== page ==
Overview of Equitable Distribution in New York

Rincker Law Family/Matrimonial Law Leave a Comment

New York courts in a matrimonial action uses the term “equitable distribution” to describe how the assets will be divided between the two spouses.  The term “equitable distribution” refers the equitable (not necessarily equal) distribution of marital assets upon a divorce.   (When I tell my clients that the court divides things “equitably” not not necessarily “equally” I get a strange look.)

In order to decide how marital assets are to be distributed, both spouses have to make true and accurate disclosures under oath (or the Statement of Net Worth).  Once all assets are disclosed, they need to be classified as marital or separate property, since only marital assets are subject to equitable distribution.  There is a tremendous amount of financial disclosure in the divorce:  what each spouse (allegedly) makes/has and how much the attorneys are getting paid.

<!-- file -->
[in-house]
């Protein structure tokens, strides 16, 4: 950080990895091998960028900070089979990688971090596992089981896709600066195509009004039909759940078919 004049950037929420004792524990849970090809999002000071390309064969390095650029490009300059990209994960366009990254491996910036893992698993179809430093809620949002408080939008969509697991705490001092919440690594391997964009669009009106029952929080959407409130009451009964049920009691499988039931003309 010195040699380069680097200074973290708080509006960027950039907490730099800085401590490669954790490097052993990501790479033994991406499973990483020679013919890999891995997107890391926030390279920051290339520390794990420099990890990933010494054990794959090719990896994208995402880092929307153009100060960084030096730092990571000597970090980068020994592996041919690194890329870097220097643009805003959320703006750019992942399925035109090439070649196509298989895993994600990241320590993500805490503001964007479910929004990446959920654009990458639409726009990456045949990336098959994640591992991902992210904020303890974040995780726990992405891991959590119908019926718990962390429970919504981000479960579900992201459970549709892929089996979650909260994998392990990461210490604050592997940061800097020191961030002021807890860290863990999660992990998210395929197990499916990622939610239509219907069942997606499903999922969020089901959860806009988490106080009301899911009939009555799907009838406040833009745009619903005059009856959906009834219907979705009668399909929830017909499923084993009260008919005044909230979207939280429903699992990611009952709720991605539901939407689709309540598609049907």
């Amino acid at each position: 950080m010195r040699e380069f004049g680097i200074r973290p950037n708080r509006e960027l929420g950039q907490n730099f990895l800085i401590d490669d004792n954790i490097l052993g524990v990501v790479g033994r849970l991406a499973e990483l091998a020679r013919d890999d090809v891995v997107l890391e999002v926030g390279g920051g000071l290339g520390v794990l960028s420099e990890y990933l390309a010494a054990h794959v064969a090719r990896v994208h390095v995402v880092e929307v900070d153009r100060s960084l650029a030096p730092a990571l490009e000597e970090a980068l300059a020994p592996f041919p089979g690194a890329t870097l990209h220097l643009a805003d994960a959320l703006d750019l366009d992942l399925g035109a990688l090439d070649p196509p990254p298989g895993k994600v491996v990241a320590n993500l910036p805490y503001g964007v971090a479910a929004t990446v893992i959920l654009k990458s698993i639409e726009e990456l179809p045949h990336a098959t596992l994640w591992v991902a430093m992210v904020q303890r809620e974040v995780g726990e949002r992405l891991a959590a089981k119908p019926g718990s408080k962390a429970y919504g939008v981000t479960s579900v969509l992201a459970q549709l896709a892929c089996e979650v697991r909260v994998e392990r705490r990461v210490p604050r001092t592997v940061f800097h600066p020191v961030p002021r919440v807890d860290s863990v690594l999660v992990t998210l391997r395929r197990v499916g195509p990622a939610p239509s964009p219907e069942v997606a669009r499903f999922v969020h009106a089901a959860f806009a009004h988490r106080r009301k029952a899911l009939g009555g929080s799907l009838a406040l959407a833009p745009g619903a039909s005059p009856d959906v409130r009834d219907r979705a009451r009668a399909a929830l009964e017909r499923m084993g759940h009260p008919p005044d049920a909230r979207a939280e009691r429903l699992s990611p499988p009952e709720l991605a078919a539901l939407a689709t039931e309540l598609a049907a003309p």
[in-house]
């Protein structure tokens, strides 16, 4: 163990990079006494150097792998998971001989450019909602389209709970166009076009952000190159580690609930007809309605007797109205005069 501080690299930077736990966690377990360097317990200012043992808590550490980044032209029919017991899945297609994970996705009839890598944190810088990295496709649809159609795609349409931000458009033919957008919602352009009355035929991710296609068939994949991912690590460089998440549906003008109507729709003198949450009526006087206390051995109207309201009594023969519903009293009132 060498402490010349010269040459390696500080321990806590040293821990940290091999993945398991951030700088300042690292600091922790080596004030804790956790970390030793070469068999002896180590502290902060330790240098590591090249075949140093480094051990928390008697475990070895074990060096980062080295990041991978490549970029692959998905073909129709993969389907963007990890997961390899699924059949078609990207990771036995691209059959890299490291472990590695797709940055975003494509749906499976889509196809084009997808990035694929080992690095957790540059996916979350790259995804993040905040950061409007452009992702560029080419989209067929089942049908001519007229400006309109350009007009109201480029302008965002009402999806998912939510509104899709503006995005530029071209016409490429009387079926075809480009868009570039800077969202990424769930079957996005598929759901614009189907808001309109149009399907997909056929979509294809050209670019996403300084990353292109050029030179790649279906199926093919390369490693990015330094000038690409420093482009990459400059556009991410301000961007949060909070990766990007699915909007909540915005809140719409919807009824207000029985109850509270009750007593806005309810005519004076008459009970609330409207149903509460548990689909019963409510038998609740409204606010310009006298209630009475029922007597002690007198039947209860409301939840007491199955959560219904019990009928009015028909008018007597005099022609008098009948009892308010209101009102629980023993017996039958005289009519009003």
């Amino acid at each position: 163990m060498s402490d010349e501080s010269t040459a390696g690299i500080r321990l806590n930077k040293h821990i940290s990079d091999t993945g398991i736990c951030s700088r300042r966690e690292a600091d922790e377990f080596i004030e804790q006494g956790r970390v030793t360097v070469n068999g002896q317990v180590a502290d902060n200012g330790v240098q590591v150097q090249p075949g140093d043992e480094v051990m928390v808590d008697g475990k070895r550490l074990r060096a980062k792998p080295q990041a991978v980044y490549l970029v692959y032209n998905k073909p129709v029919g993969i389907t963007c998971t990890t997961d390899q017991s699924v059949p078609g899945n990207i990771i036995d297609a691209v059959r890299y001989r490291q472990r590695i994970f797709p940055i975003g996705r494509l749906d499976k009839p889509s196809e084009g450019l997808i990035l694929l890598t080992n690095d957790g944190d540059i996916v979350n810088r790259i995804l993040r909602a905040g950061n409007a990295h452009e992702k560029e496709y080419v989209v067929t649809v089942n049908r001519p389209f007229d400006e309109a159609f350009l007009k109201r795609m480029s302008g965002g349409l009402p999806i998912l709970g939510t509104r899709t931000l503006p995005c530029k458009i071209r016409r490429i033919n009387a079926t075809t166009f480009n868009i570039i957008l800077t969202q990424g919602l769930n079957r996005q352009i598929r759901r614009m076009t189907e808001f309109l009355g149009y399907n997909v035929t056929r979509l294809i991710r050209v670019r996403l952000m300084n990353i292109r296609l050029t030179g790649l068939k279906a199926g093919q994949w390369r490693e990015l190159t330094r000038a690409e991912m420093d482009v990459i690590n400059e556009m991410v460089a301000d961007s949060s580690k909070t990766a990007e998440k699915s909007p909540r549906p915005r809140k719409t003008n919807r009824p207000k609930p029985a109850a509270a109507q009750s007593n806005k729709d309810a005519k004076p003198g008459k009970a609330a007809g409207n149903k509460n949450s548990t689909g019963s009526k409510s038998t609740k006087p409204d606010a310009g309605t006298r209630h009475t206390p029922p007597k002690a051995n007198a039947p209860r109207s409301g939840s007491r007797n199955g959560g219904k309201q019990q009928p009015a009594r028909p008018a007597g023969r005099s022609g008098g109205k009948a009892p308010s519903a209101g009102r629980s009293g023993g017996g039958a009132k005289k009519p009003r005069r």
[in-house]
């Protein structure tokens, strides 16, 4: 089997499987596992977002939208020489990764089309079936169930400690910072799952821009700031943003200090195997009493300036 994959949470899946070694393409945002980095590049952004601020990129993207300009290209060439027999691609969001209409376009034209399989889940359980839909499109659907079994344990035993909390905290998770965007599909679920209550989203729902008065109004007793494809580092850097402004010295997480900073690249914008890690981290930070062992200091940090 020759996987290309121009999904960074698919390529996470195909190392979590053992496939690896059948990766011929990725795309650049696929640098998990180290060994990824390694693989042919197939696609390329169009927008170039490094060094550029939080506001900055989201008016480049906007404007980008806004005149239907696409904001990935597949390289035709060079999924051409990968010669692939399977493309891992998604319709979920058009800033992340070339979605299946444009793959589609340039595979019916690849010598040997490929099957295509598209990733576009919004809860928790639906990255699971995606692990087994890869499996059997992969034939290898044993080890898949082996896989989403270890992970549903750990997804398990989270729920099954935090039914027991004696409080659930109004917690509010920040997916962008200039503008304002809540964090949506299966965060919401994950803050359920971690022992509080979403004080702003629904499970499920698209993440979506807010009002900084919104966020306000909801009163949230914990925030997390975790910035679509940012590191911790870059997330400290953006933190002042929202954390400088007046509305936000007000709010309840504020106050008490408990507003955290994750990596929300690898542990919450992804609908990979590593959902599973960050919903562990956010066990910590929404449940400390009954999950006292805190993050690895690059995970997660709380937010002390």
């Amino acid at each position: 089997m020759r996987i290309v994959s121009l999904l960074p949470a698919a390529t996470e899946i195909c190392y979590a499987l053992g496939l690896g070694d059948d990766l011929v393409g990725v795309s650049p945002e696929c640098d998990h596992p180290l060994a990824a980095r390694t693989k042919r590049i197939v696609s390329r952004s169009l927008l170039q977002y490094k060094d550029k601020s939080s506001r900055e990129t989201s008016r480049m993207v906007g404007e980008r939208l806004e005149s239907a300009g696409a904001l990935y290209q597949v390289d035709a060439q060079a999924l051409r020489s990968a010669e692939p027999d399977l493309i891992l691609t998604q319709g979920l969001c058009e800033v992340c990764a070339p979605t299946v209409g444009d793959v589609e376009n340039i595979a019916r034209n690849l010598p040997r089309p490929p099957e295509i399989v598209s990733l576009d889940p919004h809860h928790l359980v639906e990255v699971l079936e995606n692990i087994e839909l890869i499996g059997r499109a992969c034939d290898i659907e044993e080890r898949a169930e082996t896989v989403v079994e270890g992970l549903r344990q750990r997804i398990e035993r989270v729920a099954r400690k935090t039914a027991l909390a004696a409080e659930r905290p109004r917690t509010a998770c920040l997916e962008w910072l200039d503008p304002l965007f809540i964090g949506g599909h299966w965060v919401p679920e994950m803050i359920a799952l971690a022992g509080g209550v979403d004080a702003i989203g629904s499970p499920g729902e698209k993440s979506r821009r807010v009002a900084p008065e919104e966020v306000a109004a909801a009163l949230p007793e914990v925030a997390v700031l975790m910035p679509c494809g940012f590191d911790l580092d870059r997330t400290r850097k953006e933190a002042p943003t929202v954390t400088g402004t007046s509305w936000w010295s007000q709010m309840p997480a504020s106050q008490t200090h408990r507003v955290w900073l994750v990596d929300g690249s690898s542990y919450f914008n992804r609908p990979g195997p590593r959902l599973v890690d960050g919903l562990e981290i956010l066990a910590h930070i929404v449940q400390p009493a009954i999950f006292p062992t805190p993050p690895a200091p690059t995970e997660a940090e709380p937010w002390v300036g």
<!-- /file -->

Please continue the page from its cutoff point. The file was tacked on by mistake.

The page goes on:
Generally, marital assets include anything obtained during or after the date of the marriage, or any separate assets that were commingled with marital assets.  Assets acquired pre-marriage are not marital assets (they are separate property) and, therefore, are not subject to equitable distribution.  In addition, separate property includes gifts to one spouse by third parties, inheritances, certain compensation due to a personal injury case, and property designated as “separate” in a valid separation agreement between the parties.

I have my clients make a list of everything they own and divide it into three buckets: separate property for Husband/Wife, separate property for Wife/Husband, and marital assets.  The next challenge is determining how those “marital assets” should “equitably be divided.

To determine an equitable distribution of the marital assets, courts will consider factors including, but not limited to, the length of the marriage, the age and health of both parties, custodial arrangements for the children, any spousal maintenance to be paid, the career and future earning capacities of the spouses, and any waste or “fault” by the other spouse (e.g., cruel & inhuman treatment, adultery, abandonment, imprisonment).  A myriad of other factors may be considered at the discretion of the court.

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